“The intelligent investor gets interested in big growth stocks not when they are at their most popular-but when something goes wrong.”
Yes, something has gone wrong. In this world of free access to information, we live with a dangerous appetite to be “in the know” all the time. Today, social media and artificial intelligence prevail, feeding on panic and fear. This is our new normal. For the first time in history, Wall Street traded without humans on the trading floor. What will AI accomplish next?
Even so, our fundamental strategy remains.
Despite these technological advances and our fast-paced media’ driven world, we believe that today’s prices are a good re-entry point for long-term investors.
We have tried to continue to make our decisions based on fundamentals and will continue to do so. Though at this point in the virus’s life cycle, it is unclear as to the severity, depth, or breath of the impact this will have on the vast global population or life in general. We continue on the yellow brick road.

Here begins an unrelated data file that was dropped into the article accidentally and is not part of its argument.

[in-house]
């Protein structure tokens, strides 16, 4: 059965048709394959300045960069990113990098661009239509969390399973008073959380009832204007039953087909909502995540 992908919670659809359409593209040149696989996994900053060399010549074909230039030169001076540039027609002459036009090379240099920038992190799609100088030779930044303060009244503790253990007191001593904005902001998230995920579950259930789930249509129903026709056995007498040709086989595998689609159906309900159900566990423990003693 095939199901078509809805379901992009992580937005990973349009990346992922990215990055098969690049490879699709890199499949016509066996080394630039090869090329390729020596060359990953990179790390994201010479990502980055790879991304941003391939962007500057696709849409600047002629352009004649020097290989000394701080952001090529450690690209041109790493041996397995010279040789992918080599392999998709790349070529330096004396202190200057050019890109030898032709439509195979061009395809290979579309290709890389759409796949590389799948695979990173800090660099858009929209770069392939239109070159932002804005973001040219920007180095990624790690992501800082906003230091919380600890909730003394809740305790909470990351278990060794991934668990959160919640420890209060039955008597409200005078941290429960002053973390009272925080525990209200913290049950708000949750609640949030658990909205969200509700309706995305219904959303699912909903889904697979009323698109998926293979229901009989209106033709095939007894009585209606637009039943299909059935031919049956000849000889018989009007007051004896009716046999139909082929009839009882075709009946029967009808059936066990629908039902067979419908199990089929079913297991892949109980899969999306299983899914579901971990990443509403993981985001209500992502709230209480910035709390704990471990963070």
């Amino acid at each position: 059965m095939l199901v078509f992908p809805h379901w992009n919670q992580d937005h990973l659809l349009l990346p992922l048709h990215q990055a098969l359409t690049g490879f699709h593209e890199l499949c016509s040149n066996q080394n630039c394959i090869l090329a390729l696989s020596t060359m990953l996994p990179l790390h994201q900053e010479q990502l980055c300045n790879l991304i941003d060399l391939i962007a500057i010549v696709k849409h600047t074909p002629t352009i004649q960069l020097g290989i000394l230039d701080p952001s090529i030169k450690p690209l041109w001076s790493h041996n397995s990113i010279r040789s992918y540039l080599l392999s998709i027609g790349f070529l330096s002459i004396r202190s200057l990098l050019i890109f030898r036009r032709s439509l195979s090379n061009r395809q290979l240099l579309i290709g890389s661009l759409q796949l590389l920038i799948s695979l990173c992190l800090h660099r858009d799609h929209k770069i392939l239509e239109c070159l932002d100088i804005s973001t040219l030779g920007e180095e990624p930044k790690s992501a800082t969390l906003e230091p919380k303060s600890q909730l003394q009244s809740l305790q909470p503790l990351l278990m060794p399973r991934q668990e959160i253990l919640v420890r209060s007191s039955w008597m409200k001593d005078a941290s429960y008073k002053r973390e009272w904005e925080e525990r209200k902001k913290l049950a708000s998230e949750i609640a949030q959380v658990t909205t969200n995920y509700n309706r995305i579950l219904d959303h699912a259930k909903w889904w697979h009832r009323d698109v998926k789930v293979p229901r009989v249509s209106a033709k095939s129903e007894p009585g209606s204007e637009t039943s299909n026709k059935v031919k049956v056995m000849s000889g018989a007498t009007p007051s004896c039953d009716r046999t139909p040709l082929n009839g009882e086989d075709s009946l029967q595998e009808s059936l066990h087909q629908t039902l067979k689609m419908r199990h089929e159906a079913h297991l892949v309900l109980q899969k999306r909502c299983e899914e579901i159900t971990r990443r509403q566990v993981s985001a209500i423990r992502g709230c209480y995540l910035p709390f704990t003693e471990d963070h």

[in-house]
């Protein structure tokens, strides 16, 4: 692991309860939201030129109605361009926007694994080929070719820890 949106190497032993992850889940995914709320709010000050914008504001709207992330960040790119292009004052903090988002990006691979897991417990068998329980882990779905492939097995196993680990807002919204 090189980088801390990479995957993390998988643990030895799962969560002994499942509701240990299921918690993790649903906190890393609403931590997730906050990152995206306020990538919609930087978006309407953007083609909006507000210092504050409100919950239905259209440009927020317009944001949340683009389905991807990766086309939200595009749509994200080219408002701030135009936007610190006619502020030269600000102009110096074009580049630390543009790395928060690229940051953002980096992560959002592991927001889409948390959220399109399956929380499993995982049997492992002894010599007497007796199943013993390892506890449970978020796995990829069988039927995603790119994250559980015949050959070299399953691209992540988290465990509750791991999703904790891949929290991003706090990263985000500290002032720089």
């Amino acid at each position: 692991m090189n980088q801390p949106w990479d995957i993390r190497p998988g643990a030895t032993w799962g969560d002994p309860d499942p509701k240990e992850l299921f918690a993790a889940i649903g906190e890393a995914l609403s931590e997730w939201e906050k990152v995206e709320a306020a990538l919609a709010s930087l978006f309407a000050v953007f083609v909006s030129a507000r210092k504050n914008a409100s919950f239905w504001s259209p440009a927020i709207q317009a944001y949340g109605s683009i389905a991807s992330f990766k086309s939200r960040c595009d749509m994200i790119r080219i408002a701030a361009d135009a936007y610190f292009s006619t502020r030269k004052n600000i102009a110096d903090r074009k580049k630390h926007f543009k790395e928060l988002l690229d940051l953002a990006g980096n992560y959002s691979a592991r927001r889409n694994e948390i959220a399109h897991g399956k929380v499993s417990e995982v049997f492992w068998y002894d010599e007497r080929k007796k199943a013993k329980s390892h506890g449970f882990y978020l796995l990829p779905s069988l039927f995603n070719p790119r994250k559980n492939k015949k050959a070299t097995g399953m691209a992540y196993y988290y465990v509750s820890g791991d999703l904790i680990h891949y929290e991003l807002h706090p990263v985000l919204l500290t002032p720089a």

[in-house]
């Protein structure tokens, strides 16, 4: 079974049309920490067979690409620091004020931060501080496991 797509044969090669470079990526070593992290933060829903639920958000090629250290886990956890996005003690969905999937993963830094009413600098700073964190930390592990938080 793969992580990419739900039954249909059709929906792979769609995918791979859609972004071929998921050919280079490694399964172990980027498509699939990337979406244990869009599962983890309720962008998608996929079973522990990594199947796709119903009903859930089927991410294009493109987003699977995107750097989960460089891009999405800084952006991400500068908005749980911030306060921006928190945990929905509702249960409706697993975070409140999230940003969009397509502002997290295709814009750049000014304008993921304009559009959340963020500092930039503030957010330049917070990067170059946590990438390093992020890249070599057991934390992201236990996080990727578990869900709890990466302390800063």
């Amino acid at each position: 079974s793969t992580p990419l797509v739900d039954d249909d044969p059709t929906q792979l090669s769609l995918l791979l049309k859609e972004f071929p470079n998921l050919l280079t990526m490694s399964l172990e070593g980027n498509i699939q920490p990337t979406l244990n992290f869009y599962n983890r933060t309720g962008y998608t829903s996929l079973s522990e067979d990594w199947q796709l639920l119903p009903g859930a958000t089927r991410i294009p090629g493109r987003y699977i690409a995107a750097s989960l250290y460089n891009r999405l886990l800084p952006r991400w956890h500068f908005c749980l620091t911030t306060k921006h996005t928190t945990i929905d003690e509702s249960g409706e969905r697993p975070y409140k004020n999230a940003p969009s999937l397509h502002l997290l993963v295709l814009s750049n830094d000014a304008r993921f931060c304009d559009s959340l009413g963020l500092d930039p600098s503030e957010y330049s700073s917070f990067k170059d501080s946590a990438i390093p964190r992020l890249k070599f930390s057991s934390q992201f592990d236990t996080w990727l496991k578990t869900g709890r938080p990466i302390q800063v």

Our money managers are opportunistically buying new securities that represent strong longer-term businesses which have been impacted by the panic selling.
In the end, I am certain that when the dust clears, we will be drinking our lattes from Starbucks with our friends. My kids will spend endless wasteful hours on their AppleiPhones and IPads. Amanda will still shop at Lululemon and Target and have numerous packages from Amazon on our doorstep. And as always, I will enjoy filling my cart up at Costco and watching football on Viacom’s CBS station.
Fear is both crippling and contagious. For an investor, this panic inevitably leads to wealth destruction.
As the chart above demonstrates, missing the 10 best days in the market can have a dramatic effect on your returns. Stay the course.